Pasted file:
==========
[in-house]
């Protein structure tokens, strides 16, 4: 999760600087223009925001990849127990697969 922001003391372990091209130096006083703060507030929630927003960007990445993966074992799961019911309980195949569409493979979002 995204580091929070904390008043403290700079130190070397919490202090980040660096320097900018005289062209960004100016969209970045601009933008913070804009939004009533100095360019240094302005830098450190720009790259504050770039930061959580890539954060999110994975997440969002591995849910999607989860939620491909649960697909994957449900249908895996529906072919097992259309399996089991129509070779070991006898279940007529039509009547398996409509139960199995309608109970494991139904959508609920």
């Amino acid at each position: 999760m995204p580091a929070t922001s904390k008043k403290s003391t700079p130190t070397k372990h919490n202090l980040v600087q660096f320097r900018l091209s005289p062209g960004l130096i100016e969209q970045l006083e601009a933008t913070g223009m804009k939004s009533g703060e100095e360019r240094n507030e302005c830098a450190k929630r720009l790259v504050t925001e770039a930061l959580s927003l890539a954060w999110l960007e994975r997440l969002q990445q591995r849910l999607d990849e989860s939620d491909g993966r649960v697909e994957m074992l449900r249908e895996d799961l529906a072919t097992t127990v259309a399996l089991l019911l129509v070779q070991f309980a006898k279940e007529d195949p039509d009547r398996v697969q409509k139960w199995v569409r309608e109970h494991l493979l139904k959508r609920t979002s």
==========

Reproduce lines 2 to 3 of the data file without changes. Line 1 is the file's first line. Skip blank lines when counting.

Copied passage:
């Protein structure tokens, strides 16, 4: 999760600087223009925001990849127990697969 922001003391372990091209130096006083703060507030929630927003960007990445993966074992799961019911309980195949569409493979979002 995204580091929070904390008043403290700079130190070397919490202090980040660096320097900018005289062209960004100016969209970045601009933008913070804009939004009533100095360019240094302005830098450190720009790259504050770039930061959580890539954060999110994975997440969002591995849910999607989860939620491909649960697909994957449900249908895996529906072919097992259309399996089991129509070779070991006898279940007529039509009547398996409509139960199995309608109970494991139904959508609920």
């Amino acid at each position: 999760m995204p580091a929070t922001s904390k008043k403290s003391t700079p130190t070397k372990h919490n202090l980040v600087q660096f320097r900018l091209s005289p062209g960004l130096i100016e969209q970045l006083e601009a933008t913070g223009m804009k939004s009533g703060e100095e360019r240094n507030e302005c830098a450190k929630r720009l790259v504050t925001e770039a930061l959580s927003l890539a954060w999110l960007e994975r997440l969002q990445q591995r849910l999607d990849e989860s939620d491909g993966r649960v697909e994957m074992l449900r249908e895996d799961l529906a072919t097992t127990v259309a399996l089991l019911l129509v070779q070991f309980a006898k279940e007529d195949p039509d009547r398996v697969q409509k139960w199995v569409r309608e109970h494991l493979l139904k959508r609920t979002s």